How can I be popular while I practice abstinence?

First you have to ask yourself: who do you want to be popular with? There's bound to be more than one crowd or clique or group in your school. Find the people who share your beliefs and interests, instead of changing yourself to fit others. People who are promiscuous are not popular. Are prostitutes popular? It's a myth that sexual activity will make you popular. People will respect you more in the long run if you have the courage to stand by your values, whether they agree with those values or not. Also, remember that you're not just trying to "avoid sex." You are actively, positively, vigorously practicing Healthy Love. You are growing into a generous, responsible, dependable, loving person - and who could be more popular? Everyone wants to have a friend like you!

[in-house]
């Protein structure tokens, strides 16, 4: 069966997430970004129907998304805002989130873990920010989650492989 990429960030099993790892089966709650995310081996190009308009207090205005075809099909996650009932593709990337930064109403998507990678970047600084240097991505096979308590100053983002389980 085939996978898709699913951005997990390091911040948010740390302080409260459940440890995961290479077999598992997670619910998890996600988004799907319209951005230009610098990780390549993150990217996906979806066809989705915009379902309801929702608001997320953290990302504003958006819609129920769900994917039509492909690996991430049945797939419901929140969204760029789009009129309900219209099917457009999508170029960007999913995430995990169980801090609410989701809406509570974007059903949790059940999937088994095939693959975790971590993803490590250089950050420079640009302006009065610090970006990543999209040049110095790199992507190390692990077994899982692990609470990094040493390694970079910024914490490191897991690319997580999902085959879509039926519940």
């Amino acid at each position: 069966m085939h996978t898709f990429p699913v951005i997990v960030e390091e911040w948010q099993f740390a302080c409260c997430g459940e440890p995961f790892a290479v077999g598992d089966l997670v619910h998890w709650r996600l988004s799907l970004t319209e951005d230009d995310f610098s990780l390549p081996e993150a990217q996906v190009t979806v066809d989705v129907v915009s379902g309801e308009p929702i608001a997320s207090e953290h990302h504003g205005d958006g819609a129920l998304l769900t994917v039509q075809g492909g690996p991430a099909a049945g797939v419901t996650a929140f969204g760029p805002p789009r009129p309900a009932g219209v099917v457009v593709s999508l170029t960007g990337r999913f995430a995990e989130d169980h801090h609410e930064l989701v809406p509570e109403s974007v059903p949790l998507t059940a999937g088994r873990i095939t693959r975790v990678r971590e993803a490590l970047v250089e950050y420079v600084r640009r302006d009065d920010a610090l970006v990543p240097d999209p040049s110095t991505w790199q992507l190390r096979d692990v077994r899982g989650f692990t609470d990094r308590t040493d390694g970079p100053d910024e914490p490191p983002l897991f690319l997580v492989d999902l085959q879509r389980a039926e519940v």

What kind of surroundings will help me keep my commitment to Healthy Love?

Well, for instance, late at night in the dark alone with someone of the opposite sex is not a good idea. Put yourself in places that will reinforce your decision to remain abstinent. Make it easy for yourself. A healthy, supportive environment tends to be bright, open, with lots of people, clean air, and a family atmosphere that encourages conversation. It's better to go to places that are planned or scheduled, and it's better to go out early and come home early. Don't abuse alcohol; it impairs your ability to make healthy decisions. If you go to places that are dark, smoky, or isolated, it makes it difficult to talk. Either you have to lean real close to hear what the other person is saying, or you may not talk at all. If the person you're with starts to do something you don't like, are you going to be too embarrassed to say anything? If you stay away from places where people tend to have sex, then you are less likely to be confronted with a situation where your decision to practice Healthy Love will be challenged.